Best Practices Are Stupid. (Book Review)

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Here’s what I wanted the book to say:

“Best Practices are Stupid.” Why should we always use what others are doing to define our own limitations and success? Screw that. We should find out what’s special about our department, our division, our institution and ROCK IT OUT. What are we made of? Other folks’ best work? Copied ideas from someone better than us?

Alas, this book didn’t say any of that so I can’t quote it. They DID say this:

“When you copy someone’s best practice, you are not staying ahead; you are playing a game of catch-up. Your differentiating capability, in particular, must be unique and distinctive and not based on what others are doing.”

That’s what I’m looking for! Boo-Ya!

So let’s move on to some highlights from the book that I found to be interesting…

There are five areas that can help you with the ways you create new initiatives:

1. Process – You need to find an efficient process for addressing issues and opportunities.

2. Strategy – You have to know your target audience’s wants and needs.

3. Measures – Your measurement systems might be hindering the innovation process. You want to be able to foster creativity, not stifle it.

4. People – Right people. Basically a well-developed team full of different viewpoints and backgrounds.

5. Technology – You gotta have the right Tech for the job. Invest in what you need to stay up to date.

I loved the title of one particular chapter: “Asking for Ideas is a Bad Idea”. I’ve always said that if you go up to a Freshman during a Late Nite event and ask them what they’d like to see at Late Nite, they’d look around the room listing things that are already happening with only a few additions that are usually not helpful. This book goes on to mention that you can’t just come up with random ideas thinking you know what folks want because you’ll miss the mark.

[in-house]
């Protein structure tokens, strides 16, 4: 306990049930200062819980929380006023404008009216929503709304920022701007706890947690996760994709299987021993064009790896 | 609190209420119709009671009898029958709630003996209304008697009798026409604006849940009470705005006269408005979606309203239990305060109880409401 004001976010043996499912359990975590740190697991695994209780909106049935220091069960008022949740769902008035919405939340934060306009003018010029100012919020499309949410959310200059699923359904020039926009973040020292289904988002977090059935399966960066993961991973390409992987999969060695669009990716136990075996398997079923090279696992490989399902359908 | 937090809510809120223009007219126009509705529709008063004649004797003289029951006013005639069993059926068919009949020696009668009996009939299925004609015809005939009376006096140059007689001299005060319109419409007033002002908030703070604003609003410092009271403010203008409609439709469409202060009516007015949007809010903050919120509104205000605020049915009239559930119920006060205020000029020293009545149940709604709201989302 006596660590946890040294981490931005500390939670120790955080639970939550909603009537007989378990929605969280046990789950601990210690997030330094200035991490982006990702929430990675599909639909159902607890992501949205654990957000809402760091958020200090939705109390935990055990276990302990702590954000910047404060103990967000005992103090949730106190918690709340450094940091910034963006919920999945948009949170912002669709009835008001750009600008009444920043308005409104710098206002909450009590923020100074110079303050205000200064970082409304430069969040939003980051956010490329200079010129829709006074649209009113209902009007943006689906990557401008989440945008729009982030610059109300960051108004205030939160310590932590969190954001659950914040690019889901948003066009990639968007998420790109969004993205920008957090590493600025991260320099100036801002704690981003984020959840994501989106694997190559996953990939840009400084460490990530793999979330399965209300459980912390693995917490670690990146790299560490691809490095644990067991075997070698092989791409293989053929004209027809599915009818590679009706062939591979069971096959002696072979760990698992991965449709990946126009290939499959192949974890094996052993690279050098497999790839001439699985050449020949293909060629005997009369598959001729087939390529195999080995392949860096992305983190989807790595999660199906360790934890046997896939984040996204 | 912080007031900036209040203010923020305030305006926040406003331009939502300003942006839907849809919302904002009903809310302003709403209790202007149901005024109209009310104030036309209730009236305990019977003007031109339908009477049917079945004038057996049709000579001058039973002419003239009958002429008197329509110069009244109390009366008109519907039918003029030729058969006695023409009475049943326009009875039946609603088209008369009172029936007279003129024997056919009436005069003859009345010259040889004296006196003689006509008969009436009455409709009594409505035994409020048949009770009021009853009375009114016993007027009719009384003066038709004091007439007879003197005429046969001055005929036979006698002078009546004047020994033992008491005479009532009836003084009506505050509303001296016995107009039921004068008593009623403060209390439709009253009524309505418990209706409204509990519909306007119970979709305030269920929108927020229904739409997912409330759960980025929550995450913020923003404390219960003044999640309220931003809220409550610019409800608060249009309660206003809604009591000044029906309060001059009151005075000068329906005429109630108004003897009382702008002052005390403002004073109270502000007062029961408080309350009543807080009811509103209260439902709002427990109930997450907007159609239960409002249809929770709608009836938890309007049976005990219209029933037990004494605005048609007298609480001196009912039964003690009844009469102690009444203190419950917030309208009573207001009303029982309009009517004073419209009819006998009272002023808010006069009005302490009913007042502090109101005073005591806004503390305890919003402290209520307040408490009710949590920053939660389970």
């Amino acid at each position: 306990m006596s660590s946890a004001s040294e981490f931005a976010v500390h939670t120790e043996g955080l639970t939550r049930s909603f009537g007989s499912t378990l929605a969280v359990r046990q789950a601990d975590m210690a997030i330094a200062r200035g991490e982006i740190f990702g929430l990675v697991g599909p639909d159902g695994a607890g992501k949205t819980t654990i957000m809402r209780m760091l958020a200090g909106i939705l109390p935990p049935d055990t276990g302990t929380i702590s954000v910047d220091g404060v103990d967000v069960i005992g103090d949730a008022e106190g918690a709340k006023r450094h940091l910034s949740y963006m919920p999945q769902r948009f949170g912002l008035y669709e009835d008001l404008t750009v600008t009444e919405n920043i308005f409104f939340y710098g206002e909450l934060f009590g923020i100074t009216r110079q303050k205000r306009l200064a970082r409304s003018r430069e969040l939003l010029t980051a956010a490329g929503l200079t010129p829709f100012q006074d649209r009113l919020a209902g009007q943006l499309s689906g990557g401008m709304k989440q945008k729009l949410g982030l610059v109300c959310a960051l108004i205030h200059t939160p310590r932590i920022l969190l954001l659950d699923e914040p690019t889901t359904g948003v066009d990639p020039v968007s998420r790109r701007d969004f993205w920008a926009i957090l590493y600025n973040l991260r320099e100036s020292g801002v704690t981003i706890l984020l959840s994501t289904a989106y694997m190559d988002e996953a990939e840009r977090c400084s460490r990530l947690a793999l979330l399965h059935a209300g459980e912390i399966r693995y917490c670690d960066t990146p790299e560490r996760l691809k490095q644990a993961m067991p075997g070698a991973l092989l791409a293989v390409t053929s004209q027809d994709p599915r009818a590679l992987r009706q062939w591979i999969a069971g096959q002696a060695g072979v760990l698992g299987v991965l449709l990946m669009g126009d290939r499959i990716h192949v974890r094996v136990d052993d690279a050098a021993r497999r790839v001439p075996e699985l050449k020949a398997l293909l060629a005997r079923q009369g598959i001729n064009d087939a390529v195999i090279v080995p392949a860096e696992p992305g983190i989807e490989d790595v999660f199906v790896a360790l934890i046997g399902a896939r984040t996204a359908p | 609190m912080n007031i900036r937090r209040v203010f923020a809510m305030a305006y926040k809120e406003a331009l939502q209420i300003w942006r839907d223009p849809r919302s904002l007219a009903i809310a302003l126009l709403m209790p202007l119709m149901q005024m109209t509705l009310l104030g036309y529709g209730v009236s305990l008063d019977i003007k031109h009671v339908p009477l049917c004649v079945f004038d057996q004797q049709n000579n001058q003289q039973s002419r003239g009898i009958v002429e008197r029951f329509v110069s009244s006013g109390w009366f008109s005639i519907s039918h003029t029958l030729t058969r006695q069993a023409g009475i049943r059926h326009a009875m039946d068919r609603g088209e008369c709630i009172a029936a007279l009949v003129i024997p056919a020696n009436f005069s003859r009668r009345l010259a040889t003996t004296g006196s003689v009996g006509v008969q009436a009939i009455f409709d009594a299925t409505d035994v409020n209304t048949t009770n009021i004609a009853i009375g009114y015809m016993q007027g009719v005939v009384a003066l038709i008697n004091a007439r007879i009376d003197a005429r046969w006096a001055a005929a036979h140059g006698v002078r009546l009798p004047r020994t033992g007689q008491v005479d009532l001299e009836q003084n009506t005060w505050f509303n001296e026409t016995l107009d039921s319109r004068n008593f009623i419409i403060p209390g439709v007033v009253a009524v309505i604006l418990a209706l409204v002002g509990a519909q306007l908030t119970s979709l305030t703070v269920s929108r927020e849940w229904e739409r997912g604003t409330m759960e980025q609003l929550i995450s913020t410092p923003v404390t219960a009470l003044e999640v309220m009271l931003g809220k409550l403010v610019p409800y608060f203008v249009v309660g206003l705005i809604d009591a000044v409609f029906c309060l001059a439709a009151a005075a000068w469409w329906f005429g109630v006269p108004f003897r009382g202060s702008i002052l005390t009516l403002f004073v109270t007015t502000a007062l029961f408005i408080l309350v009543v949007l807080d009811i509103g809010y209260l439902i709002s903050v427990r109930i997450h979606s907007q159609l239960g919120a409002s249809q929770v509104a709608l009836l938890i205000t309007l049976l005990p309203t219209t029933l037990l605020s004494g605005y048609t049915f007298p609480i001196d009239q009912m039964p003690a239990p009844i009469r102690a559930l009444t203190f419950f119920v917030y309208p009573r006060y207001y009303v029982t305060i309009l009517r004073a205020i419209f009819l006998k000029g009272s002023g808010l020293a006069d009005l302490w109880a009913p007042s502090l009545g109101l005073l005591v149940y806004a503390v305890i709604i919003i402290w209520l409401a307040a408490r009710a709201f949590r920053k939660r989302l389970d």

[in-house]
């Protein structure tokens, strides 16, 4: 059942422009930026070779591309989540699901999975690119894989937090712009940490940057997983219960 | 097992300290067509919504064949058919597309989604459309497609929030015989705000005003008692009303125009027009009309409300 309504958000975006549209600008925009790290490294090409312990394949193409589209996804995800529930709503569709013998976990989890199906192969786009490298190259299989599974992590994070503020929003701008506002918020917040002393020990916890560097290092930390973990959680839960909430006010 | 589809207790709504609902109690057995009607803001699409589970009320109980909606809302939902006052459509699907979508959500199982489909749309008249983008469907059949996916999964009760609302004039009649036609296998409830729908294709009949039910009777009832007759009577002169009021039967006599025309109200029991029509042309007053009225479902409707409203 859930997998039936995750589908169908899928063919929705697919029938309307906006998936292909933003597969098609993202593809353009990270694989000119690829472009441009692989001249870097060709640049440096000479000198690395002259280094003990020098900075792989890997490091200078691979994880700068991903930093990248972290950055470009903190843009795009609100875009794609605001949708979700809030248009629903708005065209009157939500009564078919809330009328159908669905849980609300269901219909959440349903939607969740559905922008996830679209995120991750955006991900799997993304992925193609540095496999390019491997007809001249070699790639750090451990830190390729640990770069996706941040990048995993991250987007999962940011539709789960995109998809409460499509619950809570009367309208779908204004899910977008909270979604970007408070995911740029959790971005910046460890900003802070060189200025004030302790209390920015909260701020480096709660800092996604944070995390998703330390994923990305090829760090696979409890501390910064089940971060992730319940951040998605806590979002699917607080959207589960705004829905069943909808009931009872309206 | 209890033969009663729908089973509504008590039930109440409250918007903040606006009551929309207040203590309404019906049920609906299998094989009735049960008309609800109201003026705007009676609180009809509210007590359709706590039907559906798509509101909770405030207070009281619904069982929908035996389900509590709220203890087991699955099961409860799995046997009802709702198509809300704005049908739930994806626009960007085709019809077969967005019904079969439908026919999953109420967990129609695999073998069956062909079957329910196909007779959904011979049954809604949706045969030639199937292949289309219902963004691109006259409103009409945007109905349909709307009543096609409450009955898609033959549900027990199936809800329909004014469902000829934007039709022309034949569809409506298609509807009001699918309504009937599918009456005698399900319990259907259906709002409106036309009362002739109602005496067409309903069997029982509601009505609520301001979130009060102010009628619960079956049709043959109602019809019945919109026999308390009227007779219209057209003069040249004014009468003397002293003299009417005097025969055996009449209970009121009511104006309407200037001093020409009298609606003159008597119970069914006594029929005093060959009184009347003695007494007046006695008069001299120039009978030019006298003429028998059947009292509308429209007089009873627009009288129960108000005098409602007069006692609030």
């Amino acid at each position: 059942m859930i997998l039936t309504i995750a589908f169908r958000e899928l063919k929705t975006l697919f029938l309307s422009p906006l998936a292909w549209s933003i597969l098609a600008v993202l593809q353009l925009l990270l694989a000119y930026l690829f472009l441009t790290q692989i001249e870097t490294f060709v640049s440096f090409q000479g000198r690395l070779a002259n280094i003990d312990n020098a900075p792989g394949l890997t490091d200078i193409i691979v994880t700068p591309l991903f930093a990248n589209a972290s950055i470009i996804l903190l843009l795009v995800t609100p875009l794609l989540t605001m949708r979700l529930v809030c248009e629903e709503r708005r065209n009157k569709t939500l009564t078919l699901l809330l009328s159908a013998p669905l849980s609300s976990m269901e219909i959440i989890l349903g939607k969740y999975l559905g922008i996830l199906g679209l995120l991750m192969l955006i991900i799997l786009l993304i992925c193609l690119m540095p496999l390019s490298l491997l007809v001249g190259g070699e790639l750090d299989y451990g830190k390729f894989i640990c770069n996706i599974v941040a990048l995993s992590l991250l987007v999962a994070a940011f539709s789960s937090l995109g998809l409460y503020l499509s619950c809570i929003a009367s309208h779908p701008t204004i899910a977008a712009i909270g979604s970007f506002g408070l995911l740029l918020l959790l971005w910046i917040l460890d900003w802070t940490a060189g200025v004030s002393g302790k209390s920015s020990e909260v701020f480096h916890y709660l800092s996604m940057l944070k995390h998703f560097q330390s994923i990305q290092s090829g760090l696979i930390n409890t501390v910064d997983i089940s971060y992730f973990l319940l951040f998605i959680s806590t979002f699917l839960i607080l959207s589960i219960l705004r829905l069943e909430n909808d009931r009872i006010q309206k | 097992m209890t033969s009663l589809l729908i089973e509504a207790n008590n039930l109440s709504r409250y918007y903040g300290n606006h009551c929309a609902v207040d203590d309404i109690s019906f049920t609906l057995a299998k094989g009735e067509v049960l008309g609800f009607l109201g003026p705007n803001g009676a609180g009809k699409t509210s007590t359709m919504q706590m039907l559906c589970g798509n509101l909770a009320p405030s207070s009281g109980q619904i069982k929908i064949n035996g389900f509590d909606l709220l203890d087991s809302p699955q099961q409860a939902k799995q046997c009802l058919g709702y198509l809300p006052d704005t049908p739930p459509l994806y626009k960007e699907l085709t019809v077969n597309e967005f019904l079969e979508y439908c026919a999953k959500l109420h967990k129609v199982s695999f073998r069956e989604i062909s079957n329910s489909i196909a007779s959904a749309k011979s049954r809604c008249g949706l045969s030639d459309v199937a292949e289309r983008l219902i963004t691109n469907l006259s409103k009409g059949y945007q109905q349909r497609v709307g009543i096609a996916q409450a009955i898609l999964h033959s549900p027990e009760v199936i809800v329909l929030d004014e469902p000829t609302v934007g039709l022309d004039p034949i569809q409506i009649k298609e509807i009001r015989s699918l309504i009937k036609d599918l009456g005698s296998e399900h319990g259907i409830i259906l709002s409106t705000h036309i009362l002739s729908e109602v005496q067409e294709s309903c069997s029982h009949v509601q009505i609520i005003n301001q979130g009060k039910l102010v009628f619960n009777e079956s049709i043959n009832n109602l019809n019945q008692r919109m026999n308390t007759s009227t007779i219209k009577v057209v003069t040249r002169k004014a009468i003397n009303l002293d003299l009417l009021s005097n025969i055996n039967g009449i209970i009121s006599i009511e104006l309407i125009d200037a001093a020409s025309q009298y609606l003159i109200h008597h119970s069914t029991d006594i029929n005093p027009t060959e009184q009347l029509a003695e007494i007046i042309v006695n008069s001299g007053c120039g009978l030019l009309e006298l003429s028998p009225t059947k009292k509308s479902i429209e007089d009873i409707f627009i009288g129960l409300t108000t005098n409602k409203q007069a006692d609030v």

There was a quick story told (that I’m going to shorten even more) about how an idea-driven approach is like a fisherman throwing out a huge net in the middle of the ocean in a random spot. He catches a lot of stuff and may find what he’s looking for, but he’ll catch a lot of garbage too. But if he was to purposely use the right equipment, fish in an appropriate location (“If you want to catch fish, go where the fish are.”) he’ll probably find exactly what he’s looking for. The real life example I have – we need to target events to the types of students that get transported to the hospital for alcohol issues. You can’t just say, “Hey wouldn’t it be fun to hold a big DJ party?” because you really have to look at the target audience to see if that’s what kind of event would keep them on campus.

Chapter Tips in this book had great titles: “Not Survival of the Fittest – Survival of the Adaptable”, “Don’t Think Outside the Box; Find a Better Box”, “The Difference Between a Pipeline and a Sewer Is What Flows Through It”.

One section about talk how Indiana Jones gets out from his academic world to go on adventures and learn first hand about the things he teaches. That’s how you’ll find out what your customers really like. I completely agree with this as well. Only those Student Affairs professionals in the trenches on the weeknights and weekends know about how they can get a sense of the “general feeling” students have about “XYZ” due to the fact that they are mixed in with the students on a daily basis. When I was coordinating Late Nite, I would be able to guess without fail what “types” of students had attended that weekend – BECAUSE  I WAS THERE. It was all numbers to the assessment folks.

Another point made was that if you want innovation – you have to allow time for it. Time crunch someone – they will not be able to think creatively. If you want the top folks in your organization to come up with visionary type items – that takes brain power and time alone to work on it. It’s hard with folks in a “one person shop” who have no one to help them and need that space to consider the larger picture instead of spending all their time just making things happen.

So I liked this book and really felt like it was agreeing with my standpoint of needing to reflect internally, spending time being creative – instead of doing a quick grab of someone else’s work.

To be fair – the authors do mention times when Best Practices can be valuable. Core and Support, Best Practices from Outside Your Industry were mentioned. Ok. I’ll allow that.

One thought on “Best Practices Are Stupid. (Book Review)

    [...] whole heartedly agree and wrote a post about this topic myself not too long ago. I want to be an innovative creator utilizing the strengths of the [...]

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